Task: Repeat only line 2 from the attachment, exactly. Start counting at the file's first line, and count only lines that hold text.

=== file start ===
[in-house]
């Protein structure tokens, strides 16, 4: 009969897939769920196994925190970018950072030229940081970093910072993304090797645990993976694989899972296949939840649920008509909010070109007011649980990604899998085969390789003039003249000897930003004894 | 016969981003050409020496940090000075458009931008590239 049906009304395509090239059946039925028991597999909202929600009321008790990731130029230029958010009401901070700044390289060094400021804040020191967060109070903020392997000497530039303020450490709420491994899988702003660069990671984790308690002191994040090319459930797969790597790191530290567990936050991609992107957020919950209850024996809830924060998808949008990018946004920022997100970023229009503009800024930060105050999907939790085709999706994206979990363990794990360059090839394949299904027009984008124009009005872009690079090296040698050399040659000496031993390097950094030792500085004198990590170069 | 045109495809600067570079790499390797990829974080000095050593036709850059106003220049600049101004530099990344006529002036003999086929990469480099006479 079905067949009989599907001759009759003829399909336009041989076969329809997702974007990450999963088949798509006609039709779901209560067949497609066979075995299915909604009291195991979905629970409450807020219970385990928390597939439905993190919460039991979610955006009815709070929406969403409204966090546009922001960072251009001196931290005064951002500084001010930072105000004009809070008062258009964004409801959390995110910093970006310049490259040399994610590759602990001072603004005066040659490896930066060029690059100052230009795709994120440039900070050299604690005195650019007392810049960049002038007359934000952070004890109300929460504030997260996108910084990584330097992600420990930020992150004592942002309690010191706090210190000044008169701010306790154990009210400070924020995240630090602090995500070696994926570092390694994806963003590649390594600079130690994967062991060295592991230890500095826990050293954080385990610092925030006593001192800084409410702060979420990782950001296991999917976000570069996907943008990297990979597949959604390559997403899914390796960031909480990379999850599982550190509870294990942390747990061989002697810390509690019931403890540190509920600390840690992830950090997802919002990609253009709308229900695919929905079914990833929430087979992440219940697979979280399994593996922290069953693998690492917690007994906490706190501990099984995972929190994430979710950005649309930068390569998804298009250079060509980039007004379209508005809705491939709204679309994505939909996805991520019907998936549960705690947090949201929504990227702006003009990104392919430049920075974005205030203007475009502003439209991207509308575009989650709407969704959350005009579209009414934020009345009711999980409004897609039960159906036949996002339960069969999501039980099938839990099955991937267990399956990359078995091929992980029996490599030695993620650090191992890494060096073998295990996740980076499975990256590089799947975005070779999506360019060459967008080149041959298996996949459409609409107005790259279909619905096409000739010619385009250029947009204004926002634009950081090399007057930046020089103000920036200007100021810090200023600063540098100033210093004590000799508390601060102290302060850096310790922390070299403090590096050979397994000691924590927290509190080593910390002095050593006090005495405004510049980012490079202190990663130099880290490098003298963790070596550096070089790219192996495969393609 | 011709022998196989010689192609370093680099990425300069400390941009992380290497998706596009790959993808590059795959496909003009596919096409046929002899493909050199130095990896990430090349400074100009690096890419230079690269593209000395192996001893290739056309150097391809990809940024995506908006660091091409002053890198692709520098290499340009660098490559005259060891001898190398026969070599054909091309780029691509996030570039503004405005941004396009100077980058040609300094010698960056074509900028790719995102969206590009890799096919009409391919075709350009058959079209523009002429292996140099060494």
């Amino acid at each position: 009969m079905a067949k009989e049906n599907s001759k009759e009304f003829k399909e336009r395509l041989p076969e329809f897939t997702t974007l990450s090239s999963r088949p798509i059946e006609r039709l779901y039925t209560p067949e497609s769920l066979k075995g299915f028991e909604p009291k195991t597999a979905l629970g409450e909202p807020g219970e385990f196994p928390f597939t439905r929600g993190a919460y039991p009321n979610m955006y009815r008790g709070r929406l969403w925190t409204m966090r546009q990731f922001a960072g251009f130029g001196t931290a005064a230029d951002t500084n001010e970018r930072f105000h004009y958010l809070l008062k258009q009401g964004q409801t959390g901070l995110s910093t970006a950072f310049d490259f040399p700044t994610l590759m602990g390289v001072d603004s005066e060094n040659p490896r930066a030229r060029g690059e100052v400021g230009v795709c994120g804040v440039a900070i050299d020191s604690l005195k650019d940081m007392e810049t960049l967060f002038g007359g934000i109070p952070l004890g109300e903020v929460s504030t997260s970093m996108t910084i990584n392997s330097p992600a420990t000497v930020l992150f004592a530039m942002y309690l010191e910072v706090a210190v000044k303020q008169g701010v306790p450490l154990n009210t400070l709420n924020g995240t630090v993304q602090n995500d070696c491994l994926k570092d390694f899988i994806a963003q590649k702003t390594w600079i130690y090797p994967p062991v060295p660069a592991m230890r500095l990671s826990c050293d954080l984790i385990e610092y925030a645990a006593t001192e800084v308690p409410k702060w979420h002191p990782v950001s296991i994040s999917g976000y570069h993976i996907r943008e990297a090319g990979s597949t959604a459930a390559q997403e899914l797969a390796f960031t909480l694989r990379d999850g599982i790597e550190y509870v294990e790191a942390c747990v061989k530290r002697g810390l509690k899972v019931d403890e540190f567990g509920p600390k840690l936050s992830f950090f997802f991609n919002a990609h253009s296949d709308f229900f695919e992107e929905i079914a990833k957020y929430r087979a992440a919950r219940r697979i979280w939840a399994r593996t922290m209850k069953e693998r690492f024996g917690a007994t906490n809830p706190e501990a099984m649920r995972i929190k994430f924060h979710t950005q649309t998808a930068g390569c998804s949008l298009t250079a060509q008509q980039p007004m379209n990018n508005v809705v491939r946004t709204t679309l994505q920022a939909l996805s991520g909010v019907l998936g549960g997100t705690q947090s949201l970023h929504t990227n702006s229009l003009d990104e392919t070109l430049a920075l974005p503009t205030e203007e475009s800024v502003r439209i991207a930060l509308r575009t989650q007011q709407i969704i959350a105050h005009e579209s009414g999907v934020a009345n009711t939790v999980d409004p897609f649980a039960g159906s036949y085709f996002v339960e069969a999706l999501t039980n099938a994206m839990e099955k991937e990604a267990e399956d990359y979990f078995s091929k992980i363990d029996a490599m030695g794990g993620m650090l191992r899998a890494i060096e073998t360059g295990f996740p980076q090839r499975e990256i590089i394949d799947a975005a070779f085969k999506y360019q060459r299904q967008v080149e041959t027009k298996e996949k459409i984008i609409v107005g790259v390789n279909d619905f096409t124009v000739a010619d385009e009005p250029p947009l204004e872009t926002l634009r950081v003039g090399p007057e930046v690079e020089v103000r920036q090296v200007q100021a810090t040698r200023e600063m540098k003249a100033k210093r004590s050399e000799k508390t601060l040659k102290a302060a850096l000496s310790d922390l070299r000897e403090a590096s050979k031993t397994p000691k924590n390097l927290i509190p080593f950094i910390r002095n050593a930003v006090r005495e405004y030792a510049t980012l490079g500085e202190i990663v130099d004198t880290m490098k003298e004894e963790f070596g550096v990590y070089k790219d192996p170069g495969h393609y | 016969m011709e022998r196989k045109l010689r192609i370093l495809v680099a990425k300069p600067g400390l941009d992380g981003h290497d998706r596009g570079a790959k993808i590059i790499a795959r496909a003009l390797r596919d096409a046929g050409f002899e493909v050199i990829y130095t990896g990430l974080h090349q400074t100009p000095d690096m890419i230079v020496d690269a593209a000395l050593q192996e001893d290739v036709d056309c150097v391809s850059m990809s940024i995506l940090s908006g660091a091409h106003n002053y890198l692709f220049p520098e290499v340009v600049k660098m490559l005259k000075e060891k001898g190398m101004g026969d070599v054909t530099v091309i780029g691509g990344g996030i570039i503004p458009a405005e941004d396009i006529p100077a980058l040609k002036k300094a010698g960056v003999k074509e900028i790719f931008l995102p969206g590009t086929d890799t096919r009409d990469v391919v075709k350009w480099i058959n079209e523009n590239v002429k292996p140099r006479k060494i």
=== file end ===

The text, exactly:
């Protein structure tokens, strides 16, 4: 009969897939769920196994925190970018950072030229940081970093910072993304090797645990993976694989899972296949939840649920008509909010070109007011649980990604899998085969390789003039003249000897930003004894 | 016969981003050409020496940090000075458009931008590239 049906009304395509090239059946039925028991597999909202929600009321008790990731130029230029958010009401901070700044390289060094400021804040020191967060109070903020392997000497530039303020450490709420491994899988702003660069990671984790308690002191994040090319459930797969790597790191530290567990936050991609992107957020919950209850024996809830924060998808949008990018946004920022997100970023229009503009800024930060105050999907939790085709999706994206979990363990794990360059090839394949299904027009984008124009009005872009690079090296040698050399040659000496031993390097950094030792500085004198990590170069 | 045109495809600067570079790499390797990829974080000095050593036709850059106003220049600049101004530099990344006529002036003999086929990469480099006479 079905067949009989599907001759009759003829399909336009041989076969329809997702974007990450999963088949798509006609039709779901209560067949497609066979075995299915909604009291195991979905629970409450807020219970385990928390597939439905993190919460039991979610955006009815709070929406969403409204966090546009922001960072251009001196931290005064951002500084001010930072105000004009809070008062258009964004409801959390995110910093970006310049490259040399994610590759602990001072603004005066040659490896930066060029690059100052230009795709994120440039900070050299604690005195650019007392810049960049002038007359934000952070004890109300929460504030997260996108910084990584330097992600420990930020992150004592942002309690010191706090210190000044008169701010306790154990009210400070924020995240630090602090995500070696994926570092390694994806963003590649390594600079130690994967062991060295592991230890500095826990050293954080385990610092925030006593001192800084409410702060979420990782950001296991999917976000570069996907943008990297990979597949959604390559997403899914390796960031909480990379999850599982550190509870294990942390747990061989002697810390509690019931403890540190509920600390840690992830950090997802919002990609253009709308229900695919929905079914990833929430087979992440219940697979979280399994593996922290069953693998690492917690007994906490706190501990099984995972929190994430979710950005649309930068390569998804298009250079060509980039007004379209508005809705491939709204679309994505939909996805991520019907998936549960705690947090949201929504990227702006003009990104392919430049920075974005205030203007475009502003439209991207509308575009989650709407969704959350005009579209009414934020009345009711999980409004897609039960159906036949996002339960069969999501039980099938839990099955991937267990399956990359078995091929992980029996490599030695993620650090191992890494060096073998295990996740980076499975990256590089799947975005070779999506360019060459967008080149041959298996996949459409609409107005790259279909619905096409000739010619385009250029947009204004926002634009950081090399007057930046020089103000920036200007100021810090200023600063540098100033210093004590000799508390601060102290302060850096310790922390070299403090590096050979397994000691924590927290509190080593910390002095050593006090005495405004510049980012490079202190990663130099880290490098003298963790070596550096070089790219192996495969393609 | 011709022998196989010689192609370093680099990425300069400390941009992380290497998706596009790959993808590059795959496909003009596919096409046929002899493909050199130095990896990430090349400074100009690096890419230079690269593209000395192996001893290739056309150097391809990809940024995506908006660091091409002053890198692709520098290499340009660098490559005259060891001898190398026969070599054909091309780029691509996030570039503004405005941004396009100077980058040609300094010698960056074509900028790719995102969206590009890799096919009409391919075709350009058959079209523009002429292996140099060494």